I despise these “checkpoints” as the affront to common decency which they are. Why should anyone have to demonstrate they are not “drunk” or “high”? This is a reversal of the old – and decent – practice of having to have probable cause before subjecting any person to a criminal investigation. They used to have to be able to point to some tangible reason for suspecting you were “impaired” – such as wandering all over the road or other such erratic/abnormal driving. Then they could stop you. But even then, it was on them to establish you’d been drinking or whatever. They had ti prove it. You were not obliged to disprove it.

      Then along came the Moms. They were “concerned.” And now we have the Female Standard of can’t-be-too-safe, which justifies every affront to the old Western ideas of leaving people be unless they have specifically and individually done something to warrant suspicion.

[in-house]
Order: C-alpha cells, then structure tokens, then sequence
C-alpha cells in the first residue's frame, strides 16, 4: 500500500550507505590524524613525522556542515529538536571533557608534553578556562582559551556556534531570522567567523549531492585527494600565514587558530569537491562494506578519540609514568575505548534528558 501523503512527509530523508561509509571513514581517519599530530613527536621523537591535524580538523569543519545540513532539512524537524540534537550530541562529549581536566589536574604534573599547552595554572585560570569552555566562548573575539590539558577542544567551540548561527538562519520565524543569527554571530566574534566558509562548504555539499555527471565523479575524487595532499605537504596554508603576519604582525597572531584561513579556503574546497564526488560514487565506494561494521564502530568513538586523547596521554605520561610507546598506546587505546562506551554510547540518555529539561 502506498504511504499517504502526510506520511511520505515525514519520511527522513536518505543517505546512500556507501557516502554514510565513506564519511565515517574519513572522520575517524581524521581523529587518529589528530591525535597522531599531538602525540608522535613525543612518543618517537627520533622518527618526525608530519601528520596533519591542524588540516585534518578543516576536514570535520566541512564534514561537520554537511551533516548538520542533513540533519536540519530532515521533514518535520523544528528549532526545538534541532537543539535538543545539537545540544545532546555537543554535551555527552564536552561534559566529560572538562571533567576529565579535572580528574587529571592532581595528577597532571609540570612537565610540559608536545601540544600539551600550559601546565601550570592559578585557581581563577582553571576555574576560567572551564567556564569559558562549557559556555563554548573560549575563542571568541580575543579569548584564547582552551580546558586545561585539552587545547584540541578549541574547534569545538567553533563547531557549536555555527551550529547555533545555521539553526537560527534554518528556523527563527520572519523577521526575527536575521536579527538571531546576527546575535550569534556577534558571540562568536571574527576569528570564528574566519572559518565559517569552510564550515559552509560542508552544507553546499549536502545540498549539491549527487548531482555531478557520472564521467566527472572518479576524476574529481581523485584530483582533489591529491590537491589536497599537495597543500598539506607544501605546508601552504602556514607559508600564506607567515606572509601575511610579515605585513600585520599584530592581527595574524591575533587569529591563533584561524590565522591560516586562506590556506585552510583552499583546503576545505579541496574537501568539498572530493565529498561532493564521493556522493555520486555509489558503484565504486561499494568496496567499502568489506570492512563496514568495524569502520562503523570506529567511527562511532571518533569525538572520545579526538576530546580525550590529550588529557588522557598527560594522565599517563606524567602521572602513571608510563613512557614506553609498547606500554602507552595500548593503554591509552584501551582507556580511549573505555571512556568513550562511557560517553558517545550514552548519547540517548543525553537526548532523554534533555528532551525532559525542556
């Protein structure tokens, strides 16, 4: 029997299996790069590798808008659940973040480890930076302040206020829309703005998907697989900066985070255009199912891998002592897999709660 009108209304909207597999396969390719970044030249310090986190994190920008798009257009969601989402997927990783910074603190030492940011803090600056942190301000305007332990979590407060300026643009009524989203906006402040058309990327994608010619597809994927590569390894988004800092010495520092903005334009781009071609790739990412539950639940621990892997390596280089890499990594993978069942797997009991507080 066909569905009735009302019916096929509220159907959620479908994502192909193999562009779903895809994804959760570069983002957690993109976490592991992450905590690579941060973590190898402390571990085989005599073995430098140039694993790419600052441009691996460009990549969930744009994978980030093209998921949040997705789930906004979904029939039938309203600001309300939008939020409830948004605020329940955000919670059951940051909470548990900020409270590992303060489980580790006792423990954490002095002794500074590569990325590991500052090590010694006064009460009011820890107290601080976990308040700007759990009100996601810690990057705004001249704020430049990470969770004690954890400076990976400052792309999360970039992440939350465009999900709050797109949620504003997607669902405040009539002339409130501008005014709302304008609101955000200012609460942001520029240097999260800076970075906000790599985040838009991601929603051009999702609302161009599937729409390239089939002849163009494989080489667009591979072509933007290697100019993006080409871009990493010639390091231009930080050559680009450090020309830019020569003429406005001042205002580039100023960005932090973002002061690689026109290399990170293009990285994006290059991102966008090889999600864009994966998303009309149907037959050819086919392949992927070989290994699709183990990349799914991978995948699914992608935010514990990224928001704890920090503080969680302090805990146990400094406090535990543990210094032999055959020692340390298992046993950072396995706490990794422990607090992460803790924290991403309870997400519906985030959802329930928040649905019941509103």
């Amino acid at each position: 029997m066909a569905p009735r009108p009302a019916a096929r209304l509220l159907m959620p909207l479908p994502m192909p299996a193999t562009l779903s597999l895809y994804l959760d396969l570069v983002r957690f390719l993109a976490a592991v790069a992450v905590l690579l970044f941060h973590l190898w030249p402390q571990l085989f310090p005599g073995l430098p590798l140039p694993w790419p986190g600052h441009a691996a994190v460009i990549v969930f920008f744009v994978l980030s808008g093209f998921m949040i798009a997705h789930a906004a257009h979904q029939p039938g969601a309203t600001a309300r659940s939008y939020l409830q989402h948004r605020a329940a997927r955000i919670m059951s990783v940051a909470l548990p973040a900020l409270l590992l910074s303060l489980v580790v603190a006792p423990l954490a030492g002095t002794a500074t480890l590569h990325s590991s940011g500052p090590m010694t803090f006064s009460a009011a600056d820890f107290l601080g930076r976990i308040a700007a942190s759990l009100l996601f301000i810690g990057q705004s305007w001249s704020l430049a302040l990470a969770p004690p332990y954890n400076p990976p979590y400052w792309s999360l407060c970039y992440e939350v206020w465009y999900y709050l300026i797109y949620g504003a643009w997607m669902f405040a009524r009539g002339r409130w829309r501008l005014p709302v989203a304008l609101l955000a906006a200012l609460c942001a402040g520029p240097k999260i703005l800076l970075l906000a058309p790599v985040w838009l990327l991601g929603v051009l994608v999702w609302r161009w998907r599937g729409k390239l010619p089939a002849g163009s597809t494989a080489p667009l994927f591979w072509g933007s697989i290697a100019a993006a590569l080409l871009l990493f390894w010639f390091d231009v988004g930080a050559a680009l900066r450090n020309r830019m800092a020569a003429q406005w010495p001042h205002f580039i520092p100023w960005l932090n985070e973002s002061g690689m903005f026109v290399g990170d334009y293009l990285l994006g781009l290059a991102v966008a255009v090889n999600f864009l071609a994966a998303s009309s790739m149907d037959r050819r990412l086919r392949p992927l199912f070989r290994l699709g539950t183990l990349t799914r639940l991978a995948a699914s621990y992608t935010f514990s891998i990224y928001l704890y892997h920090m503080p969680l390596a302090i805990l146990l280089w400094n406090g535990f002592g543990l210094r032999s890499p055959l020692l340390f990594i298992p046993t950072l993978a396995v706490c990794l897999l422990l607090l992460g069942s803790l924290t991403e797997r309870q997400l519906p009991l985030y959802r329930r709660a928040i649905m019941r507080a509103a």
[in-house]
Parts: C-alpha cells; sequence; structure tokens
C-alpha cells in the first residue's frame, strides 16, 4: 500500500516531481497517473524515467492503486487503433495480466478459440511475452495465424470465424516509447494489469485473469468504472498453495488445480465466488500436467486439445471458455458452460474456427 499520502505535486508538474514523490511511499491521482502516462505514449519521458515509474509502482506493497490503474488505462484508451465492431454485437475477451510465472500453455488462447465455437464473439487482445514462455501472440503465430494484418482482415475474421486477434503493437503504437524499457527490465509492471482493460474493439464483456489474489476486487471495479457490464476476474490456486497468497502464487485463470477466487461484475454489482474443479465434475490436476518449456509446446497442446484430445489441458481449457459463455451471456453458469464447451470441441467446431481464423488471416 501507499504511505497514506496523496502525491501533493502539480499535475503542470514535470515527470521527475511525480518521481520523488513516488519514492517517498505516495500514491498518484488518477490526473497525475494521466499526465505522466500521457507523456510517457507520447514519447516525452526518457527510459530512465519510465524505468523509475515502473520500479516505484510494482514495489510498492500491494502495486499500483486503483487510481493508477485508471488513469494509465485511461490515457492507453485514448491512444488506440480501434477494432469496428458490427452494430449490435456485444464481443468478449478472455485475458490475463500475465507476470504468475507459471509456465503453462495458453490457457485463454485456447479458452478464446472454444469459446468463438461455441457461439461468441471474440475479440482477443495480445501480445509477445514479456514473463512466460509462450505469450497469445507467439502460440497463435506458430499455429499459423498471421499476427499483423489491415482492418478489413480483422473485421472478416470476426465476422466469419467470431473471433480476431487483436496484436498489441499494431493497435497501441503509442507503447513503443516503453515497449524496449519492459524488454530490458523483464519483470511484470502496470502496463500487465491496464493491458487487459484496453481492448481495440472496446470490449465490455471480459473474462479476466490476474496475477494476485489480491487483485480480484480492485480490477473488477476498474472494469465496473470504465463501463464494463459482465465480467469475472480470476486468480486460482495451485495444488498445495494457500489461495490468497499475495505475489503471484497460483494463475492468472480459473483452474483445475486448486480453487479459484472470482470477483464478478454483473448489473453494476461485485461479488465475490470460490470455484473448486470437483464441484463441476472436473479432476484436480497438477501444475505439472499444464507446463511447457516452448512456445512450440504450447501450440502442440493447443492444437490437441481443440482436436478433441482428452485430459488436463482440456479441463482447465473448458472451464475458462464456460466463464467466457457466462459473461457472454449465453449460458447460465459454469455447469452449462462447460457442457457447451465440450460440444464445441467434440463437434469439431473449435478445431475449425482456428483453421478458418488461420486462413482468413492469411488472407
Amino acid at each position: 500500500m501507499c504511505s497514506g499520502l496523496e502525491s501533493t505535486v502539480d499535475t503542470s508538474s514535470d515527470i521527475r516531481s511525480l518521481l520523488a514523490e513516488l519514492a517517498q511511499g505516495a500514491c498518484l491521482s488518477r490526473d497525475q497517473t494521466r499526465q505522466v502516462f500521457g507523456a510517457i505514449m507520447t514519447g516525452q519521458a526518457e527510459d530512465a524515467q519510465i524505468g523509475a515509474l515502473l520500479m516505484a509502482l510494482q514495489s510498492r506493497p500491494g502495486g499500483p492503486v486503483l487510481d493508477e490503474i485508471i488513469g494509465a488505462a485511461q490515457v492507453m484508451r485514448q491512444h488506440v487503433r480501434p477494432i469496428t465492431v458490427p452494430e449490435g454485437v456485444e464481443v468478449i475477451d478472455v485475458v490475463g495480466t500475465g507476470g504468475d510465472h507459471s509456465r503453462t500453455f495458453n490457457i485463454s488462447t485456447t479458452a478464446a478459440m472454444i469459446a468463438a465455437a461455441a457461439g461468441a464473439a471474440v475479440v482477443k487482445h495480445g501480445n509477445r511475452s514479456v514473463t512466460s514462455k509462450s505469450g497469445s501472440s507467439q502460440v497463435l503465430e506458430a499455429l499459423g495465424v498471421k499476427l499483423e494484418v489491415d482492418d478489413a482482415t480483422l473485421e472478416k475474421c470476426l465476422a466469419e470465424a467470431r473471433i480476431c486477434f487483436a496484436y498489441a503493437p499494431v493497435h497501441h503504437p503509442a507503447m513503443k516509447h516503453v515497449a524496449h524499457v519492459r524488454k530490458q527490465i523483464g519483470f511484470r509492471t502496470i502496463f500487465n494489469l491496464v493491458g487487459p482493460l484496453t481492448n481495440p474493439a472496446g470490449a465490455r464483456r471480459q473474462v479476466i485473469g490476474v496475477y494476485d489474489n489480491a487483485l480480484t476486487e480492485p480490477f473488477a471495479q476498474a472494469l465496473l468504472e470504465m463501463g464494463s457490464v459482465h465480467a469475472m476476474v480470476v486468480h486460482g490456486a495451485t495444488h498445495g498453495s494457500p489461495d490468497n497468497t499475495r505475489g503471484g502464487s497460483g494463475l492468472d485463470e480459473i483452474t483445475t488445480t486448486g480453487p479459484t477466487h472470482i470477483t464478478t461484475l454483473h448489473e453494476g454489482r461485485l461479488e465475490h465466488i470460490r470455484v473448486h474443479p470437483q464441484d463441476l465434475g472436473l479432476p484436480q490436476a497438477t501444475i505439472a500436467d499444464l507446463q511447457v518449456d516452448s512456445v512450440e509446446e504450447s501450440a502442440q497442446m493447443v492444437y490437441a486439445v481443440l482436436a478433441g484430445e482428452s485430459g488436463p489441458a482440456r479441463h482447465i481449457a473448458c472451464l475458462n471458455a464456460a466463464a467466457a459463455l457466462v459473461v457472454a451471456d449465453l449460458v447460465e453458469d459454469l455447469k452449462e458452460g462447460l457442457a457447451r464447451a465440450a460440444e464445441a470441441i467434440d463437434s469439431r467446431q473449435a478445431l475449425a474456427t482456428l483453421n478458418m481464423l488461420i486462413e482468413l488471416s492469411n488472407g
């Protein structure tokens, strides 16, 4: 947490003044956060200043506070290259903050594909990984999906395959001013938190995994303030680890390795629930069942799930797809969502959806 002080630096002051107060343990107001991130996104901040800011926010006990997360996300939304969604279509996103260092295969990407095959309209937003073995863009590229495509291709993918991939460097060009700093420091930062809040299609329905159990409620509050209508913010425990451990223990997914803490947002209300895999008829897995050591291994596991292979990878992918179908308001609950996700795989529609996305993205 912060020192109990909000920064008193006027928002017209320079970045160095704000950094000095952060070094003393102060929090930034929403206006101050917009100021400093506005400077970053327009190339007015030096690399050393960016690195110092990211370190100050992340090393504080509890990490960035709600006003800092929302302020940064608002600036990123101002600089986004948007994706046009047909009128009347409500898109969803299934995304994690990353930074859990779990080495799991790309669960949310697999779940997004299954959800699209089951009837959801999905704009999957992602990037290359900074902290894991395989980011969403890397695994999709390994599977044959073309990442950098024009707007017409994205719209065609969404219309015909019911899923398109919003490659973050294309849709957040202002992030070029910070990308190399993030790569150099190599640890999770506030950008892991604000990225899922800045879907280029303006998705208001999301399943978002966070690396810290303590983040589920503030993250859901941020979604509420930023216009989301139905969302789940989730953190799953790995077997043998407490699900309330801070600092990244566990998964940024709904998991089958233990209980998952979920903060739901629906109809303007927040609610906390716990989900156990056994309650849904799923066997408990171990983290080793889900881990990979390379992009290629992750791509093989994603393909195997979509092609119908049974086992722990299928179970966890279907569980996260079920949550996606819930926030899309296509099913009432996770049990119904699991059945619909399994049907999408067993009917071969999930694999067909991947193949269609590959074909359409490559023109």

2. “The Cobb County Police Department said it was reviewing Ebner’s arrest but believed Carroll had acted in accordance with his training.”

    If you can get them asking the wrong questions…..

  3. People want and need to trust in good police work, not guess work with merit systems and perks for high numbers (whether by the institutions or friends of, like M.A.D.D.). If an officer becomes investigated for criminal activity, it can through perception of prior “iffy” calls into question, and not much different here, without validation by an impartial diagnostic tool, his personal calls are now suspect and his prior high numbers questionable.

    Plus, these agencies are quick to judge but slow to process evidence and slower to accept it and their own responsibilities in the losses of the people they wrongly affect. Build some trust, the arrest are swift, so should proper processing of the evidence (video, blood, breath, fluids . . not four months to a year later). Embarrassing and . . . what if judgement is wrong on someone ‘let go’ ….